Qvevri are the clay vessels used for making wines according to the traditional Georgian winemaking method. In western Georgia they are called churi. The earliest qvevri known to store wine date the early Iron Age (7th Century B.C.E.). It took some time for the qvevri to reach their current, standard shape, as initially they were wide in the middle and tapered at the base, and not buried. The shape of the “modern” vessel continued to evolve the 3rd century B.C.E., when producers began to bury them in the earth, first to their shoulders, and by the 4th century C.E., up to the neck. Modern qvevri range 800 to 3500 liters; the smaller ones are used for fermentation, the larger, for elevage. The clay qvevri are lined once before use with melted beeswax to render the interior inert, and to make them easier to clean. In 2013 UNESCO registered the Qvevri winemaking method on its List of the Intangible Cultural Heritage of Humanity.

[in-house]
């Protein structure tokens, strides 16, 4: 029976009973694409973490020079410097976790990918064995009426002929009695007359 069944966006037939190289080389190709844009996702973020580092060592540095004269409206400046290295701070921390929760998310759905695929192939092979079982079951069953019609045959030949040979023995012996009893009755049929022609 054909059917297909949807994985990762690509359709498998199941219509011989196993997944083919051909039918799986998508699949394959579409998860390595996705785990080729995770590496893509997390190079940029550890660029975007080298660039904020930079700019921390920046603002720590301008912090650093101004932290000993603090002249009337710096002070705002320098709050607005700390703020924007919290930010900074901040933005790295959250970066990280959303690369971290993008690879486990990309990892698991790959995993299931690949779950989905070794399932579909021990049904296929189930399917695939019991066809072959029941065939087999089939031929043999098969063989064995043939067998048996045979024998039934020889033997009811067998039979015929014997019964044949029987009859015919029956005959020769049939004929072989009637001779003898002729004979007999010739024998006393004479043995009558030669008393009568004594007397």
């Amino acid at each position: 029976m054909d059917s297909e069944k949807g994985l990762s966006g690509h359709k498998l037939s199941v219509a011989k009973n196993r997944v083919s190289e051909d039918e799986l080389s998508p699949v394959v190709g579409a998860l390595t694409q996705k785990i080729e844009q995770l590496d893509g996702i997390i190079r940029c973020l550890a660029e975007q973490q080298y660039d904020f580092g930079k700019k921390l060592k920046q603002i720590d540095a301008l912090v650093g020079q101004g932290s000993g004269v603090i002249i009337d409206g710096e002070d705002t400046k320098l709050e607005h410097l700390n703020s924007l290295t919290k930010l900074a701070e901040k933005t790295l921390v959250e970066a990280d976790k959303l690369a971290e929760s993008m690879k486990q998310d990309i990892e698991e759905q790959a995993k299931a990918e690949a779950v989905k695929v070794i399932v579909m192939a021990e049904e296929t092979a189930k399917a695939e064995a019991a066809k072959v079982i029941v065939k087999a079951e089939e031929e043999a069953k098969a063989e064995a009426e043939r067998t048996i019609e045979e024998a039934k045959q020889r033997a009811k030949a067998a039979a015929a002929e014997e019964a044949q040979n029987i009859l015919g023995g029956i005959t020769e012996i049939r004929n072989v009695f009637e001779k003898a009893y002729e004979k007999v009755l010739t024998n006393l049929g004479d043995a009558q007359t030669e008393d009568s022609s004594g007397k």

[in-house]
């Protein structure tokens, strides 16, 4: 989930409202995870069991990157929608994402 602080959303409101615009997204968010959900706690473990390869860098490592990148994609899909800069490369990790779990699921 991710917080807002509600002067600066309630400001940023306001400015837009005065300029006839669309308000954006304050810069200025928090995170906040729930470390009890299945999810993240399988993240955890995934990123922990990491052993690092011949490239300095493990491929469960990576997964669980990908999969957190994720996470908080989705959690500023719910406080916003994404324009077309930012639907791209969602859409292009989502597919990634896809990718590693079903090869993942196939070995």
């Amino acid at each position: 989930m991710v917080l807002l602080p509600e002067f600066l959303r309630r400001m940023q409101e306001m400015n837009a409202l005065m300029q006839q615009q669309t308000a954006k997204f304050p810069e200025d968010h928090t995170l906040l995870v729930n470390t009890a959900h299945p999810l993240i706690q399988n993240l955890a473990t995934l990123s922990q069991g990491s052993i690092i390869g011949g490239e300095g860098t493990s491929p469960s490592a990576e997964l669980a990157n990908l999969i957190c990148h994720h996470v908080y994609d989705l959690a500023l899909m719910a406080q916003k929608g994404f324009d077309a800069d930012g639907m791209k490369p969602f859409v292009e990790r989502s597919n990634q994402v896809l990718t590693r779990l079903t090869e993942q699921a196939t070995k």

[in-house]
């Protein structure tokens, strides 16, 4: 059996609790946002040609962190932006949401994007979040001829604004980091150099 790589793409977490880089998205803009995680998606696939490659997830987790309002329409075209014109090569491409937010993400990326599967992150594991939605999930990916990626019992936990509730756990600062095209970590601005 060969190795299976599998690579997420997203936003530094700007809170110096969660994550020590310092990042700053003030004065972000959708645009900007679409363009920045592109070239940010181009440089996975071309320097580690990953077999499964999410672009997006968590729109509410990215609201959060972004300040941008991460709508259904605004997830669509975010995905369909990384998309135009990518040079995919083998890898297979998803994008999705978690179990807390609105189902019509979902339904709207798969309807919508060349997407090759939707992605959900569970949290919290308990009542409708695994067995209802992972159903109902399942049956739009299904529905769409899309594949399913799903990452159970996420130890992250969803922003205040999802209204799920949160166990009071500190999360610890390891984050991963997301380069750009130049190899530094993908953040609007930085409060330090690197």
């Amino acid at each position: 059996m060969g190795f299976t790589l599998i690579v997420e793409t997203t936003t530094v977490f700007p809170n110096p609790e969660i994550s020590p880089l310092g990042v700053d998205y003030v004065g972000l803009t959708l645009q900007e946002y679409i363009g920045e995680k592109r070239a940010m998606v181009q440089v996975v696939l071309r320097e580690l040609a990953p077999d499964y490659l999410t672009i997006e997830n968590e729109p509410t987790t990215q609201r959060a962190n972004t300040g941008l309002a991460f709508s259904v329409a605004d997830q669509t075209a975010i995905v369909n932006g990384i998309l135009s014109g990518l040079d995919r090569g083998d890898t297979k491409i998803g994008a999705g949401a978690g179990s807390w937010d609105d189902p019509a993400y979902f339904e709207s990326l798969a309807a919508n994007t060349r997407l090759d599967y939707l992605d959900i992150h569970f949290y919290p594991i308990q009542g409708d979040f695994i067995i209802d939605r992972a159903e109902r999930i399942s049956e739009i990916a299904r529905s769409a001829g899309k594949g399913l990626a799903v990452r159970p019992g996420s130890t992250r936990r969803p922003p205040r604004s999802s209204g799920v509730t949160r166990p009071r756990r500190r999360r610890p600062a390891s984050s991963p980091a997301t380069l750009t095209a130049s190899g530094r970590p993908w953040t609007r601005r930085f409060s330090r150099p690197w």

Archeological excavations in western Georgia, notably in the ancient Imeretian town of Vani (6th -1st Century B.C.E), have unearthed ancient qvevri among numerous other wine-related artifacts. The exact origin of the qvevri/churi is unknown, but it is the centerpiece to all of Georgian winemaking historically.
Through the ages up until today, all home winemakers in Georgia have made wine in qvevri. During the 20th century, commercial use of qvevri declined as winemaking in this manner is quite labor intensive; they were viewed as inefficient. Today, however, a renewed interest in qvevri has revived this method of production, not just in Georgia, but around the world.